Uni Pin Pen Review

Finally managed to catch Captain America: Civil War. I really enjoyed it and while it didn’t go specifically the comic book route, it managed to capture the darker aspects of being a superhero. The tension between Cap and Iron Man really sold the feelings of seriousness that is rampant throughout the entire story arc. Anyway, since I caught it in the morning, you, my dear friends, went without me. Fret thee not, I am finally here with my promised review. Let’s kick off, shall we?


The Uni Pin Pen was just another drawing pen in the veritable collection that I’ve been testing, it stood out as one of the stronger contenders among the masses. The barrel design is one of my favorite aspects of this pen, as it is seemingly difficult nowadays for companies to make their pens out of plastic, but not make their pens feel cheap in the process. Kuretake did an astounding job with the Zig Cartoonist line, making the barrel smooth and comfortable to hold. Uni has similarly done an amazing and arguably, better job on the Pin. It’s smooth, sleek and the branding is subtle. All in all, one of the most comfortable barrels I’ve handled so far.



The tip is standard fare for a plastic tip drawing pen. I opted for my traditional 03 size, which i this case, is 0.38mm and I wasn’t disappointed by the performance at all. However, I found that the angle of the pen really affected the thickness of the line more than some of the other pens I’ve been testing. Occasionally, my lines would slowly thin out at the end of the stroke, but I didn’t find this to be too much of a problem because I prefer to write in block letters. For those who write exclusively in cursive, this may be something of an issue. The ink is a pigment-based ink that is water-proof and fade-resistant.


The grip is one of the biggest problems for me with this pen. The grip gets too narrow too quickly, resulting in a large width difference between the levels that makes it hard to compensate for. I’m a “low-gripper”, meaning my grip is as close as possible to the tip as I opt for maximum control when writing. This grip is not conducive to that specific style of grip and could potentially be a huge factor in whether the pen is right for you or not. You have to make that decision for yourselves.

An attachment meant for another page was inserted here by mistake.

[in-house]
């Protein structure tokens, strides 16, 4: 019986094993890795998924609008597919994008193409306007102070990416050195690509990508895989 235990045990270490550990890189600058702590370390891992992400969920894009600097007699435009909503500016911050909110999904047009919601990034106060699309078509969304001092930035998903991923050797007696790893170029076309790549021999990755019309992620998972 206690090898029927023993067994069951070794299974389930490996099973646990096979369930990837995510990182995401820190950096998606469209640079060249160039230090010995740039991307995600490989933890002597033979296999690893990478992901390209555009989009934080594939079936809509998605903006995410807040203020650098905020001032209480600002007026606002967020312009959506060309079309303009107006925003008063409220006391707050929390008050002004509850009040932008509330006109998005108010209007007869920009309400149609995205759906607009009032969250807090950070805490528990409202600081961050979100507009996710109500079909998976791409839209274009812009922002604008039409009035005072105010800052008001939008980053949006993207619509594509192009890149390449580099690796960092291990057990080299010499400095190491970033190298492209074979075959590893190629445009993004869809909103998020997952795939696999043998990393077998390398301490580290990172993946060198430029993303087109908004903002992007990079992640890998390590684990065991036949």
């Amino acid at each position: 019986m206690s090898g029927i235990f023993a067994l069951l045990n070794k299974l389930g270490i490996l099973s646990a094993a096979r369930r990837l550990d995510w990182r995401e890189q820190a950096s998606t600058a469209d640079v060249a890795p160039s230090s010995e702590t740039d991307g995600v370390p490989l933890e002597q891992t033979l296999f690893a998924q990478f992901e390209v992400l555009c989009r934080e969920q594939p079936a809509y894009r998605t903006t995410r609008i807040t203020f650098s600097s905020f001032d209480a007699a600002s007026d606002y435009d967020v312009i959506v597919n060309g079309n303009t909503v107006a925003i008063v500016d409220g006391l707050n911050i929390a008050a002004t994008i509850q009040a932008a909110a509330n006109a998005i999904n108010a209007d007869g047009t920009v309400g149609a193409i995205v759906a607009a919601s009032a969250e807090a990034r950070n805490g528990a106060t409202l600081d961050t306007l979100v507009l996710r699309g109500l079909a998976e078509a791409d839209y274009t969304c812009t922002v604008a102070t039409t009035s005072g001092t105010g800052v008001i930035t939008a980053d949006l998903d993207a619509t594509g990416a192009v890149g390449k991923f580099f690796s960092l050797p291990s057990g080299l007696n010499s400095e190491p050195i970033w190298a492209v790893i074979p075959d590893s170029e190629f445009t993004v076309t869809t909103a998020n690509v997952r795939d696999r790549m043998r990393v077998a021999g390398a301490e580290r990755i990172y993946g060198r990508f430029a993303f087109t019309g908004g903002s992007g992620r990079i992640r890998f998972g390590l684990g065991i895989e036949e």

The clip is solid and snaps back with tenacity after being stretched to the limit. I kept the Pin in my pockets many times and every time I may have over-stretched, the clip held up nicely to the abuse.


The cap has a window for which I know no the purpose. It looks really cool, but I question the functionality and necessity a bit.

Overall, a solid choice for a drawing pen. The ink is dark and doesn’t feather too much on normal paper. The barrel design is one of the better ones offered by companies in the product category. While the grip is a bit finicky for those who use the “low-grip” writing style, it can be adjusted too if given enough time.




Kuretake Zig Cartoonist Mangaka Outline Pen

Sorry for not posting earlier. Look out for an extra review tomorrow morning to make up for the week before last.


Normally, I tend to stay away from bigger tip sizes when it comes to drawing pens. As seen mainly in my obsession with the Staedtler Pigment Liner, I absolutely love micro-tip drawing pens. However, I wanted to stray a little out side my comfort zone and get something on the slightly bigger side. I got this opportunity during my spring quarter school supply shopping. I decided to get a slightly bigger 0.5mm tip size for the Kuretake Zig Cartoonist Mangaka Outline Pen (quite a mouthful, isn’t it?). After nearly a month in testing, I can safely say that I have yet to regret doing so.


Among drawing pens, this is one of the top picks on JetPens. It was highly rated and the reviews indicated that it was better received than it’s 0.3mm counterpart. The body is made of plastic, but it doesn’t feel very cheap. It pulls off what the Staedtler Pigment Liner does, except even better. The black body really makes the silver branding pop on the pen barrel.


The clip is standard and slightly flexible. It retains it shape very well and isn’t very easy to warp. In my pocket and pen case, it held up nicely and didn’t pop out at all. It performed its job admirably.